LyXBlogger Developer Guide

Jack Desert (

Table of Contents

1 The Basics

This document should help you get started if you want to understand how LyXBlogger works, and maybe extending its functionality. The package (including this guide and all accompanying materials) is licensed under the GPL version 3 or, at your option, any later version. See the LICENSE file for details. Also visit the main page to find out about the latest developments.
In this first section we will outline how LyXBlogger performs the basic tasks. Next section will be devoted to more arcane matters. The third section deals with future planned extensions, and the fourth one includes things that will probably not be implemented. Finally there is a FAQ that contains answers to questions asked privately.

1.1 Getting LyXBlogger

If you are interested in LyXBlogger from a developer perspective the first thing to do is fetch the code. It is included in the standard distribution, so just navigate to the src/ folder and take a look at the .py Python code files.

2 Advanced Features

2.1 Unit Testing

Each file in src/LyxBlog/ has a file of unit tests to run.

2.2 Running

If you want to debug LyXBlogger then it is better to run it from the source code folder, instead of the compiled version. For this you need to make just a small change, instead of INSTALL/ run src/ On GNU/Linux or Mac OS X this file can be run as an executable like so:
./ [input_file] --run-here
The --run-here flag prevents src/ from calling the lyxblogger module in an xterm window. This means that everything that’s executed will be done on local files, without the use of the lyxblogger module that may be installed on your system. This is much easier to develop on for most things.

2.3 Interactive Testing

There is a test file in src/ called This file calls all the unit tests, and then begins an interative test where will be invoked to talk to the server with automated responses given. Make sure you are connected to the internet when you run this test, or the test will appear to just run off the screen. If is not working, first get to run with the ’--run-here’ option. Once is running with ’--run-here’, then go back to debugging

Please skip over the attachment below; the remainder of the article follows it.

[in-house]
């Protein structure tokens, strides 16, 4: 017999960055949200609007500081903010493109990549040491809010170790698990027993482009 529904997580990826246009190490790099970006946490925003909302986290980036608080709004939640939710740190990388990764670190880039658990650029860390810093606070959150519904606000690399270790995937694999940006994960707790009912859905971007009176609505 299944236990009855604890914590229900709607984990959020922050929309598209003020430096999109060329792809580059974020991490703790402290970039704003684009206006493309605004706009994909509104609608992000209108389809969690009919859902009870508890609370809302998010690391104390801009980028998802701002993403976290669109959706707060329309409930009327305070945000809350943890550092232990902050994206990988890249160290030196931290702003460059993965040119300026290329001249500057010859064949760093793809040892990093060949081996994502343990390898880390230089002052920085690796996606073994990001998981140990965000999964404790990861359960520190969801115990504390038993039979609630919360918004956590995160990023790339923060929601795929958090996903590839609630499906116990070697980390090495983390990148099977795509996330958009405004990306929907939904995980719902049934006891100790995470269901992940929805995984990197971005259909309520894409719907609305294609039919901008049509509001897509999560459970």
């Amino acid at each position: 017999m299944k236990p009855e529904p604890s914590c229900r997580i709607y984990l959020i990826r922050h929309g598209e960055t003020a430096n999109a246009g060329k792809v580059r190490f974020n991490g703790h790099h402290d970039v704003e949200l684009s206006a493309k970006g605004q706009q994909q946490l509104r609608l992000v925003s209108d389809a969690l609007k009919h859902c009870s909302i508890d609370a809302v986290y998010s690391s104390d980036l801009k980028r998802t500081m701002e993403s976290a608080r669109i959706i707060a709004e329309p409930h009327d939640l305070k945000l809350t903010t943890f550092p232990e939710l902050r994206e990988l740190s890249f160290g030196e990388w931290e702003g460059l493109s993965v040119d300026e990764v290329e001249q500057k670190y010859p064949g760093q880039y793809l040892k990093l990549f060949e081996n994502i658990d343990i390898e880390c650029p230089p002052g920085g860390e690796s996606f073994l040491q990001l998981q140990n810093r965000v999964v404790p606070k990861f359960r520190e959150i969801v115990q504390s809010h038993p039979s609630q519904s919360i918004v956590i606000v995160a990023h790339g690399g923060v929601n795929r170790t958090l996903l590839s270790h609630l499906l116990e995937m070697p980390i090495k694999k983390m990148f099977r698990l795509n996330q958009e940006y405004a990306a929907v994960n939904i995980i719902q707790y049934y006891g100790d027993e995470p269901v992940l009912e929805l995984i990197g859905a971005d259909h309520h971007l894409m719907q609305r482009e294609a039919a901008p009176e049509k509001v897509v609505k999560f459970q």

If the test you are working with is not finishing, comment out the other tests in so the test suite can finish and show you the results.

2.3.1 print vs pr3

pr3 is used in LyXBlogger to enable messages to be passed back and forth between the interactive LyXBlogger and the interactive tester. Anything that must be passed to the interactive tester must use pr3. Anything else can use a regular print() statement.

2.3.2 Unicode Strings

print() and pr3() don’t always play nicely with strings. This happens most often when using the interactive tester. Hence, some lines that are particularly problematic have been wrapped in a try: clause looking for a UnicodeEncodeError exception.

2.4 Distribution

You will notice that in the src/LyXBlog folder there are several Python files, while in the INSTALL directory there is just a big one. The reason is that before distributing the source code is coalesced and placed on the main directory, so that users can run it without worrying about libraries, directories and the such. (They need of course to have Python 2.4, 2.5, or 2.6 installed.) And the weapon is a little Python script called that does the dirty job of parsing dependencies and inserting them into the main file. There is also a make Bash script that takes care of permissions and generates the documentation. Just type
$ ./
at the prompt. It is a primitive way perhaps to generate the “binary” (ok, not really a binary but a distributable Python file), but it works great. It also runs all of the included tests to check that no functionality has been lost from one release to the next — although some issues in a feature can slip undetected if there is no test for them.